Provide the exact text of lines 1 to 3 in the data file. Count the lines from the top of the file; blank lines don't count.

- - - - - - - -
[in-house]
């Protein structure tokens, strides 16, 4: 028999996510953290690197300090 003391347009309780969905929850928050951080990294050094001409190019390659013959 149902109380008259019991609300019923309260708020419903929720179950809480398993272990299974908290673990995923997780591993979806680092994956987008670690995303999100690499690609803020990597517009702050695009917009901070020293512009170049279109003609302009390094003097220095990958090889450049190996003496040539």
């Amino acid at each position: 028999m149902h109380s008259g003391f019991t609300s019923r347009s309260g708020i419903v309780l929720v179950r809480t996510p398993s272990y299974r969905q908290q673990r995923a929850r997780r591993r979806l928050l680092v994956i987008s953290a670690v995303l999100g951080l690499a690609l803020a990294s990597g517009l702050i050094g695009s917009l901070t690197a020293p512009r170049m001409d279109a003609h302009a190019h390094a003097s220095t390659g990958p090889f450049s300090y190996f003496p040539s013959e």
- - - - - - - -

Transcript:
[in-house]
């Protein structure tokens, strides 16, 4: 028999996510953290690197300090 003391347009309780969905929850928050951080990294050094001409190019390659013959 149902109380008259019991609300019923309260708020419903929720179950809480398993272990299974908290673990995923997780591993979806680092994956987008670690995303999100690499690609803020990597517009702050695009917009901070020293512009170049279109003609302009390094003097220095990958090889450049190996003496040539």
């Amino acid at each position: 028999m149902h109380s008259g003391f019991t609300s019923r347009s309260g708020i419903v309780l929720v179950r809480t996510p398993s272990y299974r969905q908290q673990r995923a929850r997780r591993r979806l928050l680092v994956i987008s953290a670690v995303l999100g951080l690499a690609l803020a990294s990597g517009l702050i050094g695009s917009l901070t690197a020293p512009r170049m001409d279109a003609h302009a190019h390094a003097s220095t390659g990958p090889f450049s300090y190996f003496p040539s013959e």